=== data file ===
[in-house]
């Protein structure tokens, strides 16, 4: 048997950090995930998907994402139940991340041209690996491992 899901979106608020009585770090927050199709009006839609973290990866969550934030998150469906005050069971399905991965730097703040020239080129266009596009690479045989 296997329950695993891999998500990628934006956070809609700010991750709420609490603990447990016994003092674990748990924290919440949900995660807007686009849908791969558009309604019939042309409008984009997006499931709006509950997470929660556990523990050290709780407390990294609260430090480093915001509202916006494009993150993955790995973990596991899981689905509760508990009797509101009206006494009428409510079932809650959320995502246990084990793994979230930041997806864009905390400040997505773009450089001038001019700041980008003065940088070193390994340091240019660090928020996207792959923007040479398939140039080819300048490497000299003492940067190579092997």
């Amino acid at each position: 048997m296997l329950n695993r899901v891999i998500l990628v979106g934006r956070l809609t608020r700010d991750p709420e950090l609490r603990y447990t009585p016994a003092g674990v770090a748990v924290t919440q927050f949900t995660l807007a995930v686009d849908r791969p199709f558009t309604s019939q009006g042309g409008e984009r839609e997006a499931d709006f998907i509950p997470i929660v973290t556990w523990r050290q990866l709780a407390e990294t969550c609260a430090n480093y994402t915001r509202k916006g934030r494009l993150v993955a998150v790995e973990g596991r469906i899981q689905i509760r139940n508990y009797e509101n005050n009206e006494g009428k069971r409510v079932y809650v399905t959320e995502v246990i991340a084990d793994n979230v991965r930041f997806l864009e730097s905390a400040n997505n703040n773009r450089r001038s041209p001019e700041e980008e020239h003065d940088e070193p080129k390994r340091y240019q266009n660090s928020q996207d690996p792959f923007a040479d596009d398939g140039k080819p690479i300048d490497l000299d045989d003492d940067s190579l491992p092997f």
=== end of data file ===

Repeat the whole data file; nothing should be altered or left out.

[in-house]
């Protein structure tokens, strides 16, 4: 048997950090995930998907994402139940991340041209690996491992 899901979106608020009585770090927050199709009006839609973290990866969550934030998150469906005050069971399905991965730097703040020239080129266009596009690479045989 296997329950695993891999998500990628934006956070809609700010991750709420609490603990447990016994003092674990748990924290919440949900995660807007686009849908791969558009309604019939042309409008984009997006499931709006509950997470929660556990523990050290709780407390990294609260430090480093915001509202916006494009993150993955790995973990596991899981689905509760508990009797509101009206006494009428409510079932809650959320995502246990084990793994979230930041997806864009905390400040997505773009450089001038001019700041980008003065940088070193390994340091240019660090928020996207792959923007040479398939140039080819300048490497000299003492940067190579092997």
């Amino acid at each position: 048997m296997l329950n695993r899901v891999i998500l990628v979106g934006r956070l809609t608020r700010d991750p709420e950090l609490r603990y447990t009585p016994a003092g674990v770090a748990v924290t919440q927050f949900t995660l807007a995930v686009d849908r791969p199709f558009t309604s019939q009006g042309g409008e984009r839609e997006a499931d709006f998907i509950p997470i929660v973290t556990w523990r050290q990866l709780a407390e990294t969550c609260a430090n480093y994402t915001r509202k916006g934030r494009l993150v993955a998150v790995e973990g596991r469906i899981q689905i509760r139940n508990y009797e509101n005050n009206e006494g009428k069971r409510v079932y809650v399905t959320e995502v246990i991340a084990d793994n979230v991965r930041f997806l864009e730097s905390a400040n997505n703040n773009r450089r001038s041209p001019e700041e980008e020239h003065d940088e070193p080129k390994r340091y240019q266009n660090s928020q996207d690996p792959f923007a040479d596009d398939g140039k080819p690479i300048d490497l000299d045989d003492d940067s190579l491992p092997f």